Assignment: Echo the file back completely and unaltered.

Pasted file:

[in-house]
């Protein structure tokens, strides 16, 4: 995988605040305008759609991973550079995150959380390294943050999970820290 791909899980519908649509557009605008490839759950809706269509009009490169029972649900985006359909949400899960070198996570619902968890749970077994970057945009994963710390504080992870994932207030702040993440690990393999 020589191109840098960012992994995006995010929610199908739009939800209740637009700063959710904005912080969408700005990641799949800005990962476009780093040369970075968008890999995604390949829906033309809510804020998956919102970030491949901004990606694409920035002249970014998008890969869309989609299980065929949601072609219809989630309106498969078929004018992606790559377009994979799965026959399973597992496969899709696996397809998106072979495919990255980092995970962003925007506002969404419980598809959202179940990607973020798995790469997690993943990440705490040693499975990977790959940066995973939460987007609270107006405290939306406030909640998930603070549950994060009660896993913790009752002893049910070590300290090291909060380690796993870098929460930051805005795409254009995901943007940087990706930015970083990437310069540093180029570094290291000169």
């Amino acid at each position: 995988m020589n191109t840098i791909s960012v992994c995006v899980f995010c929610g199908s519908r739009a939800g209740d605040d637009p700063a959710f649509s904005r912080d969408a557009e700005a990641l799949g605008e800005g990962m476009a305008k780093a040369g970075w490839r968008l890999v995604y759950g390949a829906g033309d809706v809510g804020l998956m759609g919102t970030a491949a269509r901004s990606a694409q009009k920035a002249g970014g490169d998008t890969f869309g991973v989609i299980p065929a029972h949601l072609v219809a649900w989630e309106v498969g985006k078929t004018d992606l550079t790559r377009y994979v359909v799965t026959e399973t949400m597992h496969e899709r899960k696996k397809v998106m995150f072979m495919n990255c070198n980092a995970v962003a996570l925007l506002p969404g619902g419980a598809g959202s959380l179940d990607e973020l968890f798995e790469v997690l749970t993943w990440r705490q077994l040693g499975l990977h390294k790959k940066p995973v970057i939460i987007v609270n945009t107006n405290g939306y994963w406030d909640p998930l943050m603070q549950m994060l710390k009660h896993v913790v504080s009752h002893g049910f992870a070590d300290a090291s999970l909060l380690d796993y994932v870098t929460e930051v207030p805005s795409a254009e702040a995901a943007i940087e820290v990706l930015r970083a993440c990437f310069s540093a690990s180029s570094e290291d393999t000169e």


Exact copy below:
[in-house]
């Protein structure tokens, strides 16, 4: 995988605040305008759609991973550079995150959380390294943050999970820290 791909899980519908649509557009605008490839759950809706269509009009490169029972649900985006359909949400899960070198996570619902968890749970077994970057945009994963710390504080992870994932207030702040993440690990393999 020589191109840098960012992994995006995010929610199908739009939800209740637009700063959710904005912080969408700005990641799949800005990962476009780093040369970075968008890999995604390949829906033309809510804020998956919102970030491949901004990606694409920035002249970014998008890969869309989609299980065929949601072609219809989630309106498969078929004018992606790559377009994979799965026959399973597992496969899709696996397809998106072979495919990255980092995970962003925007506002969404419980598809959202179940990607973020798995790469997690993943990440705490040693499975990977790959940066995973939460987007609270107006405290939306406030909640998930603070549950994060009660896993913790009752002893049910070590300290090291909060380690796993870098929460930051805005795409254009995901943007940087990706930015970083990437310069540093180029570094290291000169």
């Amino acid at each position: 995988m020589n191109t840098i791909s960012v992994c995006v899980f995010c929610g199908s519908r739009a939800g209740d605040d637009p700063a959710f649509s904005r912080d969408a557009e700005a990641l799949g605008e800005g990962m476009a305008k780093a040369g970075w490839r968008l890999v995604y759950g390949a829906g033309d809706v809510g804020l998956m759609g919102t970030a491949a269509r901004s990606a694409q009009k920035a002249g970014g490169d998008t890969f869309g991973v989609i299980p065929a029972h949601l072609v219809a649900w989630e309106v498969g985006k078929t004018d992606l550079t790559r377009y994979v359909v799965t026959e399973t949400m597992h496969e899709r899960k696996k397809v998106m995150f072979m495919n990255c070198n980092a995970v962003a996570l925007l506002p969404g619902g419980a598809g959202s959380l179940d990607e973020l968890f798995e790469v997690l749970t993943w990440r705490q077994l040693g499975l990977h390294k790959k940066p995973v970057i939460i987007v609270n945009t107006n405290g939306y994963w406030d909640p998930l943050m603070q549950m994060l710390k009660h896993v913790v504080s009752h002893g049910f992870a070590d300290a090291s999970l909060l380690d796993y994932v870098t929460e930051v207030p805005s795409a254009e702040a995901a943007i940087e820290v990706l930015r970083a993440c990437f310069s540093a690990s180029s570094e290291d393999t000169e």